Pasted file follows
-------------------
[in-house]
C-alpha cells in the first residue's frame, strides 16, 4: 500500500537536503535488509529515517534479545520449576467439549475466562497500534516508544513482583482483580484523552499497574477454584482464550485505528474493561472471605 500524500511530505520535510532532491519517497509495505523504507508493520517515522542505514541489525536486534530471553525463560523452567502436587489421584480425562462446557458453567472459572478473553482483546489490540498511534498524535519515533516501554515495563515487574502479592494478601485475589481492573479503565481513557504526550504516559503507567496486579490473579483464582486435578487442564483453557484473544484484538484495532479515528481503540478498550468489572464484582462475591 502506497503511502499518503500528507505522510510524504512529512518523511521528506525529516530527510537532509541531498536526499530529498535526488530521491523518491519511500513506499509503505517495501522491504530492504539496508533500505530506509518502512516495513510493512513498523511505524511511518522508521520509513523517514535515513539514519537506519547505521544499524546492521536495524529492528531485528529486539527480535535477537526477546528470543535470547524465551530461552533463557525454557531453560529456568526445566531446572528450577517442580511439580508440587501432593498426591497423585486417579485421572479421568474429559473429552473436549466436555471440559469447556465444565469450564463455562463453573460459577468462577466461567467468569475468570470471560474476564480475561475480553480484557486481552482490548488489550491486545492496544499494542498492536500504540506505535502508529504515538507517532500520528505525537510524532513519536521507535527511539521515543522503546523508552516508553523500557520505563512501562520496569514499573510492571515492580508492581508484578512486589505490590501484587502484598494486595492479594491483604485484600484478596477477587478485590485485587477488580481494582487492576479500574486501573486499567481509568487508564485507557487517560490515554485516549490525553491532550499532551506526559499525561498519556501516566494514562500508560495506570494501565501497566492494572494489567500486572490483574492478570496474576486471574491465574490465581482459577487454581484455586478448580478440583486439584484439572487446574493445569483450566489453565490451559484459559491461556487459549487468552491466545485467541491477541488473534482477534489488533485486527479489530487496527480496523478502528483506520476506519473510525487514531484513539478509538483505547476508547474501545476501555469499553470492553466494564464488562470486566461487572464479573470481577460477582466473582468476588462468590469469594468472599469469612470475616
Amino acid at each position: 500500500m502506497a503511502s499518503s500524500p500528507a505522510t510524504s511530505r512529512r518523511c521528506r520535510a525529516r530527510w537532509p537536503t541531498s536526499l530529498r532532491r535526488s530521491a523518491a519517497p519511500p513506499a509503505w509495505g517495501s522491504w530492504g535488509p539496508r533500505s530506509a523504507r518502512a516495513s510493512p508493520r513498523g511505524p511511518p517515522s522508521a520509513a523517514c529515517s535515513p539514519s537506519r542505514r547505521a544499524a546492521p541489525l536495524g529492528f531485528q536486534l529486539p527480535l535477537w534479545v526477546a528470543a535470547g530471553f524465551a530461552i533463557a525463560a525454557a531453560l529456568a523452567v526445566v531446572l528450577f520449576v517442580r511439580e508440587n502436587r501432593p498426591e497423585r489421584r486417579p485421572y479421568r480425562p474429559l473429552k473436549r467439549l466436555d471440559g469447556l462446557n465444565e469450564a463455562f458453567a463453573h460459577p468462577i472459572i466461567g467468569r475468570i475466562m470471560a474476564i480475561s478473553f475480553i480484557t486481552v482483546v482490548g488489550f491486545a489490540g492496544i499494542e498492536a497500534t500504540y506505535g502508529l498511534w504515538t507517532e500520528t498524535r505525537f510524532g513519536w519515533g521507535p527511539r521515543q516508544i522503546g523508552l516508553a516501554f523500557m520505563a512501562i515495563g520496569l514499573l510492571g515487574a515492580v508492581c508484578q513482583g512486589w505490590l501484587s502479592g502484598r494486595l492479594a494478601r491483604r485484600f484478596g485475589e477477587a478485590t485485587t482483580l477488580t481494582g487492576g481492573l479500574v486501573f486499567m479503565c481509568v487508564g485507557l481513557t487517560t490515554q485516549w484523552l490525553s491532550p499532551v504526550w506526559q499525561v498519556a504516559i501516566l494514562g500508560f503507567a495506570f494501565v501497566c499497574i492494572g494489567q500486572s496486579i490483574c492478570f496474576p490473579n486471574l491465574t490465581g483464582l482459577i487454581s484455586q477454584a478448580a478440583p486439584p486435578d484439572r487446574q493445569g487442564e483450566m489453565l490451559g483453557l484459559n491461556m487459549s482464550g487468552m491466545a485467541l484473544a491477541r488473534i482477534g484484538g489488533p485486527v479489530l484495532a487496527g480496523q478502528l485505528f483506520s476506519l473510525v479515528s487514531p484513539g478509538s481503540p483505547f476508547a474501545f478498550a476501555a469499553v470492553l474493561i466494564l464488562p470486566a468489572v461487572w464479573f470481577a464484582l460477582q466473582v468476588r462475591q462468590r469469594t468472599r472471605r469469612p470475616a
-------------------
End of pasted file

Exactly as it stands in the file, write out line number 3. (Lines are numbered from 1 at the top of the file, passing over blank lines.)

Amino acid at each position: 500500500m502506497a503511502s499518503s500524500p500528507a505522510t510524504s511530505r512529512r518523511c521528506r520535510a525529516r530527510w537532509p537536503t541531498s536526499l530529498r532532491r535526488s530521491a523518491a519517497p519511500p513506499a509503505w509495505g517495501s522491504w530492504g535488509p539496508r533500505s530506509a523504507r518502512a516495513s510493512p508493520r513498523g511505524p511511518p517515522s522508521a520509513a523517514c529515517s535515513p539514519s537506519r542505514r547505521a544499524a546492521p541489525l536495524g529492528f531485528q536486534l529486539p527480535l535477537w534479545v526477546a528470543a535470547g530471553f524465551a530461552i533463557a525463560a525454557a531453560l529456568a523452567v526445566v531446572l528450577f520449576v517442580r511439580e508440587n502436587r501432593p498426591e497423585r489421584r486417579p485421572y479421568r480425562p474429559l473429552k473436549r467439549l466436555d471440559g469447556l462446557n465444565e469450564a463455562f458453567a463453573h460459577p468462577i472459572i466461567g467468569r475468570i475466562m470471560a474476564i480475561s478473553f475480553i480484557t486481552v482483546v482490548g488489550f491486545a489490540g492496544i499494542e498492536a497500534t500504540y506505535g502508529l498511534w504515538t507517532e500520528t498524535r505525537f510524532g513519536w519515533g521507535p527511539r521515543q516508544i522503546g523508552l516508553a516501554f523500557m520505563a512501562i515495563g520496569l514499573l510492571g515487574a515492580v508492581c508484578q513482583g512486589w505490590l501484587s502479592g502484598r494486595l492479594a494478601r491483604r485484600f484478596g485475589e477477587a478485590t485485587t482483580l477488580t481494582g487492576g481492573l479500574v486501573f486499567m479503565c481509568v487508564g485507557l481513557t487517560t490515554q485516549w484523552l490525553s491532550p499532551v504526550w506526559q499525561v498519556a504516559i501516566l494514562g500508560f503507567a495506570f494501565v501497566c499497574i492494572g494489567q500486572s496486579i490483574c492478570f496474576p490473579n486471574l491465574t490465581g483464582l482459577i487454581s484455586q477454584a478448580a478440583p486439584p486435578d484439572r487446574q493445569g487442564e483450566m489453565l490451559g483453557l484459559n491461556m487459549s482464550g487468552m491466545a485467541l484473544a491477541r488473534i482477534g484484538g489488533p485486527v479489530l484495532a487496527g480496523q478502528l485505528f483506520s476506519l473510525v479515528s487514531p484513539g478509538s481503540p483505547f476508547a474501545f478498550a476501555a469499553v470492553l474493561i466494564l464488562p470486566a468489572v461487572w464479573f470481577a464484582l460477582q466473582v468476588r462475591q462468590r469469594t468472599r472471605r469469612p470475616a